Since the beginning, the biggest drawback to Google’s Android OS was the lack of a full-featured music app. The old player would play music, but that was just about it.
The iPhone’s music player evolved from the iPod — the industry leader in portable music players — so it’s no surprise that the music experience on iOS was better than that on Android. iOS also has iTunes, a complete experience for obtaining, organizing, and synchronizing your music library with your phone. Android didn’t have anything remotely similar.
Google’s new music app was a huge improvement, but still lacked the ecosystem and end-to-end experience that Apple offered. It still fell short.
Google is changing all that with their new Google Music service and apps.
Not only does Google Music now have a way to synchronize your songs to your Android smartphone and/or tablet, you can even access your library from any web-connected computer. But that was just the foundation. Google Music now lets you purchase albums and songs through the Android Market, very similar to iTunes.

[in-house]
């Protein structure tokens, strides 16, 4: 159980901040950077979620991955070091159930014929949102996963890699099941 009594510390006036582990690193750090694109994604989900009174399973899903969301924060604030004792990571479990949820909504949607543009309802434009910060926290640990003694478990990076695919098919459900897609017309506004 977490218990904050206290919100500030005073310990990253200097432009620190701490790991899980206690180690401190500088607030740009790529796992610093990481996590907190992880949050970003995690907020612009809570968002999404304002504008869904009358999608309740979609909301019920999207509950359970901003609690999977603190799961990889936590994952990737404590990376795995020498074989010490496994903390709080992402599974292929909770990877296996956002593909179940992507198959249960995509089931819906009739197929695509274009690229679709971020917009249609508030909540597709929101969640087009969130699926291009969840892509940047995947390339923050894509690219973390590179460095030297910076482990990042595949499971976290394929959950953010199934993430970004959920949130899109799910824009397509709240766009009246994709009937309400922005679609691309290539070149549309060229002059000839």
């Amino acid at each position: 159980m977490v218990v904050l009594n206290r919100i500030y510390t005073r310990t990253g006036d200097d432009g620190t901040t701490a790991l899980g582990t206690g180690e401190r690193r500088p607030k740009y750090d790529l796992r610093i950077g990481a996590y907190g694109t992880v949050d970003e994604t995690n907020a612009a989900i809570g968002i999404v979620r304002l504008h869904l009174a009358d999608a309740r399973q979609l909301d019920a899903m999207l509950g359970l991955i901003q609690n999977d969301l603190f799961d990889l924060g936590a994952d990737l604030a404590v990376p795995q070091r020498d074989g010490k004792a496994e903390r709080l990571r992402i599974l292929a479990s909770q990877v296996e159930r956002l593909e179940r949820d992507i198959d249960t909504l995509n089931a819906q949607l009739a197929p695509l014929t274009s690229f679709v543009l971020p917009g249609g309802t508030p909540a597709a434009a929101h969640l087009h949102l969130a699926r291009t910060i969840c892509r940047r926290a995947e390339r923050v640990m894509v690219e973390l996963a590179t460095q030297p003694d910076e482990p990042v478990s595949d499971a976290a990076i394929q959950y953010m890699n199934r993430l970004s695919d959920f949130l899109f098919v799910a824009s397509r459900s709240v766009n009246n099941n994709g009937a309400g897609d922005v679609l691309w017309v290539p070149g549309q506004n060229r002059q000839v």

Unlike iTunes, Google Music isn’t just a digital song store. As with apps, developers (“artists” in this context) can publish their stuff to the Market and set their own prices — no major label needed. What’s more, those artists get 70% of the revenues — MUCH more than artists get per song from the major recording labels.
Of course, being on a label has advantages (marketing and advertising being central among them). Google Music works with major recording labels, too, so you’ll likely still be able to get
songs from artists that you’re already familiar with through Google’s new store. Even if they aren’t on board, you can still buy an MP3 elsewhere and Google Music will sync it for you.
Lastly, sharing your songs is also new. You can post songs to a friend, a circle, or even the general public using your Google+ account. There, your friends will be able to listen to the whole song — albeit only once — free of charge. Very cool.
Add in some whiz-bang UI candy and Google finally has a music player app that can compete with Apple.
UPDATE: While many of the features we saw at the Google Music announcement aren’t yet available in the app version of the Android Market, pocketnow reader Michael Benjamin shows us how he got around that limitation using a Google+ link: